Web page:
Letter from the Editor - July/August 2017

 Indivisible, with Liberty and Justice for All

Happy Independence Day! Fourth of July, the day we celebrate our nation’s independence, our freedom. Looking into the rearview mirror over the last year, many of us shake our heads in sadness at how divisive our country has become. My prayer is that someday soon our country will become indivisible once again. My challenge to all of us is to cherish our independence, celebrate our liberty, and remember those basic principles we learned way back in kindergarten.

“Hold hands when crossing the street, play fair, don’t hit people, take a nap every afternoon, share everything, wash your hands before you eat, say you’re sorry when you hurt someone, and be aware of wonder.” I have to remind myself of these thoughtful words Robert Fulghum wrote in his quotable work of decades ago. I think about this wisdom when I turn on the TV and hear about a shooting at a baseball practice, or some other vicious attack on one political side or the other. It’s up to us to celebrate and cherish our independence, and to humbly appreciate those who stood up to give their lives for us to be independent.

Compared to the inciteful words we hear today via the airways, network news, and social media, Fulghum’s insightful words often are refreshing to read. I’m especially fond of wonder. Pond Boss readers understand what wonder is, and how to be aware of and admire the wonder that surrounds us. What’s even more meaningful is our commitment to stewardship and helping nudge nature in healthy ways as we enjoy the responsibilities of managing our resources. Feeling the tug of a big fish on light tackle always seems to give a profound nudge to our senses and a feeling of pride in knowing we are doing what we can to make that fishing hole the best it can be. Add a cold beverage on a hot summer day, and a pondmeister seems to be right at home around the soul-soothing effects that water conveys pond-side.

If you haven’t registered for Pond Boss VII, now is the time. We still have a block of rooms available, and the program is mostly set. Peek at the insert inside the magazine to get a sneak preview of the speakers and topics. If you have a suggestion for a topic, now is the time to tell us. Drop us an email, and if we can add a topic, we will. Seriously. We want you to attend and benefit from this event. And, for those of you who haven’t been to a Pond Boss conference before, you can ask around—it’s one of those you love to attend, and don’t want to leave. You’ll make new best friends, gather valuable knowledge, and expand your network of people who can help in every aspect of land and pond management. It is well worth the fee and the effort to get to the venue. Speaking of venue, this conference needs to be a family affair. There are great places to eat, a full spa, golf course, nearby shopping and Lake Conroe, which was host to the 2017 BassMaster’s Classic, the Super Bowl of bass fishing. A registration form is in the middle of this issue. Or, you can register online.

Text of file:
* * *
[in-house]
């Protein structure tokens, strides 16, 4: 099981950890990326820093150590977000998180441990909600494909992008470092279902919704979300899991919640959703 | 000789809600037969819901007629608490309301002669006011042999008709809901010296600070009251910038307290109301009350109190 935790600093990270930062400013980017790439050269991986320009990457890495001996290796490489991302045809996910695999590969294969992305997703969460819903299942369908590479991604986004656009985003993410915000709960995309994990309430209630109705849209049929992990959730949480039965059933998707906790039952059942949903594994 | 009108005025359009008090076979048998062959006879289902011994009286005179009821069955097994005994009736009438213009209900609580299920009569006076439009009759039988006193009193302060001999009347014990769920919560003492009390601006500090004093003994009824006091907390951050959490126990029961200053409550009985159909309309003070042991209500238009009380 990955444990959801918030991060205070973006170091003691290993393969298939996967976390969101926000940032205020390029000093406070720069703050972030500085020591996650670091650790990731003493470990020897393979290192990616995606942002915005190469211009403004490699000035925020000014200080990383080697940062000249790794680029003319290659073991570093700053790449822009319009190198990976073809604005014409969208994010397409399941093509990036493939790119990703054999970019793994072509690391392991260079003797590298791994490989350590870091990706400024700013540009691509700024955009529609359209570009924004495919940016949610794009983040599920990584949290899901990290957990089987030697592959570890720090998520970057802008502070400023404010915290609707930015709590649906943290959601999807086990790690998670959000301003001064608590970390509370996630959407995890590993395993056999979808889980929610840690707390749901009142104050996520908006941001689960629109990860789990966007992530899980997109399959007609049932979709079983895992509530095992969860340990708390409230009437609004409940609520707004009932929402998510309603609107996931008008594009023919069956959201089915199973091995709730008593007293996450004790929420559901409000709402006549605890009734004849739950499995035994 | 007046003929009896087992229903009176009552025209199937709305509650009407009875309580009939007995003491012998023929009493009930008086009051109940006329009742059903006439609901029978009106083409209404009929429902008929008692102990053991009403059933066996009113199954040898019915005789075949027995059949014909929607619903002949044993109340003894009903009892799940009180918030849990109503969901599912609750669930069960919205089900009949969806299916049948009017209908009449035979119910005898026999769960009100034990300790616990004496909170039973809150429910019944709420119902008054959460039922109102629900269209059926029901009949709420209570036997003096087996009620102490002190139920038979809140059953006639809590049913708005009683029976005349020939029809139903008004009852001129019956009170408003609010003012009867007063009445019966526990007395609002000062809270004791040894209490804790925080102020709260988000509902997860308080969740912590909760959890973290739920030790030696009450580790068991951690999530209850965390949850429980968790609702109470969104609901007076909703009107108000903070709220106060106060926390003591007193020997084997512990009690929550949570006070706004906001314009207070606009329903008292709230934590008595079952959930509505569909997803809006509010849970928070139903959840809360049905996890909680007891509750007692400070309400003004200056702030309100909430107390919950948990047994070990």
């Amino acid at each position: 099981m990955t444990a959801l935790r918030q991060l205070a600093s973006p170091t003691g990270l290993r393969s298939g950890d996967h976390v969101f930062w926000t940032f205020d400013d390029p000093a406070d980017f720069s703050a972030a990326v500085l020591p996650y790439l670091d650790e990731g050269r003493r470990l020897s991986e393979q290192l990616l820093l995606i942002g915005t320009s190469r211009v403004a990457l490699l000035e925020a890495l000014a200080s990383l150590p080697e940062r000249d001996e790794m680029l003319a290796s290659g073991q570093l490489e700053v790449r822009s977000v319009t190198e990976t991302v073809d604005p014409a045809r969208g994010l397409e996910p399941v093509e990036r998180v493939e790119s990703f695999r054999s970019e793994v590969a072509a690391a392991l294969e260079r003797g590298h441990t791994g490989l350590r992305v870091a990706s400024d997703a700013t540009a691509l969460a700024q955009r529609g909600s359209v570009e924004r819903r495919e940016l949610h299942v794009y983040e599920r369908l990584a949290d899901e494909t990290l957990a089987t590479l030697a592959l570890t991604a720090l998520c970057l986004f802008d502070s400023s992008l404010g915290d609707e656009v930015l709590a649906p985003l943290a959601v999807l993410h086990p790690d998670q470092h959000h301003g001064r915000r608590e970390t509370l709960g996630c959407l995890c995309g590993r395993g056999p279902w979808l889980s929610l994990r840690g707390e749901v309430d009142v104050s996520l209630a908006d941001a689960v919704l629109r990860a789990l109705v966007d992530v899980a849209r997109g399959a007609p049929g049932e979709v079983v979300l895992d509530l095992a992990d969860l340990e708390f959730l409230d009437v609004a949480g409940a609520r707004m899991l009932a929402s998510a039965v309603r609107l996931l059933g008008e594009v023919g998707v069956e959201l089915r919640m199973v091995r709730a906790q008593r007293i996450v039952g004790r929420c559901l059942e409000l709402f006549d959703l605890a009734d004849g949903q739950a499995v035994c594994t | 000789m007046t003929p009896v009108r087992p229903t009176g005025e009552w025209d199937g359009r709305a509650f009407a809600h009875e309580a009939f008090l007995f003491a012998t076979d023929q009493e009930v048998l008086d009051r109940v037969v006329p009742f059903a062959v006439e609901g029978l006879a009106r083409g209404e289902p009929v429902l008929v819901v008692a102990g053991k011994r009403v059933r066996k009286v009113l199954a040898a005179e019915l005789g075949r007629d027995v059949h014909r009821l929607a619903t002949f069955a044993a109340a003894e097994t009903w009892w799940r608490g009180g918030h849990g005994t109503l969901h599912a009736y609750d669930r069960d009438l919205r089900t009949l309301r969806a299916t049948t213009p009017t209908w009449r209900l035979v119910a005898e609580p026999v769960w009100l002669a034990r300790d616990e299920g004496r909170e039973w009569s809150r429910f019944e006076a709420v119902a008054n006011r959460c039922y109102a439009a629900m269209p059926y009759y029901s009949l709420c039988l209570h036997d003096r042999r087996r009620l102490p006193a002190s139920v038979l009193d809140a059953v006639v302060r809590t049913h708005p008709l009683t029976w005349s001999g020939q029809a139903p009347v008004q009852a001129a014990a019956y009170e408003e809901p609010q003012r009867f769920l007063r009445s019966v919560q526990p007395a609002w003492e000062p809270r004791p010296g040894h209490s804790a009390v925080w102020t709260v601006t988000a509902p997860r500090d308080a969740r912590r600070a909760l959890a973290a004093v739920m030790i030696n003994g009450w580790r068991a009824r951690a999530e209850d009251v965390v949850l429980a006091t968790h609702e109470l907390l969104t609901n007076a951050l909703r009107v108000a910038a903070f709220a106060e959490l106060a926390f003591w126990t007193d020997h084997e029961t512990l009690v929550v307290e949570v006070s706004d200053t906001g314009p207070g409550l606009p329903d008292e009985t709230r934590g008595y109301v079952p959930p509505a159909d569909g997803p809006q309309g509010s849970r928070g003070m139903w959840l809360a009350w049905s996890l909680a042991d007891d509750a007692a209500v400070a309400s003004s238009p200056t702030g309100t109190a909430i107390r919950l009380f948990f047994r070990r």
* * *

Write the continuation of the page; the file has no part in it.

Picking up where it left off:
This issue is another one for the books. The biggest feature is about growing trophy bass and the extent one landowner will go to accomplish this monumental goal. There’s a great story about renovating a Georgia lake. Remember in the masthead I ask readers to contribute their stories? Steven Seitz sent a story you’ll love. Another reader, Bryan Immink, from Michigan, goes deeper into his plantings. Biologist Dave Beasley shares his experiences in Part II of his story about a renovated lake along the Atlantic Seaboard. Birdman Mel shares tales of bluebirds. Dan V shares his thoughts on wildlife and taxes, valuable words for those who own property. Mark Cornwell teaches his perspective about having a trout pond, and we revisited a helpful article from several years ago about fish competition, penned by Dr. Dave Willis and Melissa Wuellner. New writer, Reagan Renfroe, wrote a story about professional bass fishing, pond management, and Alton Jones Jr. and his dad, Alton Sr. Otto waxes his bulldozer as he contemplates how technology is rapidly affecting his trade. Earthmover Michael Gray talks about his baptism into the pond building business, literally. Dr. Wes Neal covers the concepts of genetics—do you need to change genetics? Eric West writes about the evolution of catch rates in a pond where aggressive fish are harvested. Be sure to read about that. I’ve tossed a salad of columns about grass carp, periphyton, and how your pond pants during the dog days of summer. Add in a beaver discussion in the Kid’s Korner, and a tasty recipe for twice-baked crawfish potatoes, and you have a menu to sink your brain into. Ask the Boss has a charming photo. You’ll want to see that first. It’ll bring a smile to your summer face.

Thanks for being a big part of this one, and for your consideration in attending Pond Boss VII. We’re putting together a great show just for you. It will be well worth the effort and expense to attend.

A series dedicated to Bob Lusk's general musings about land, water and life.

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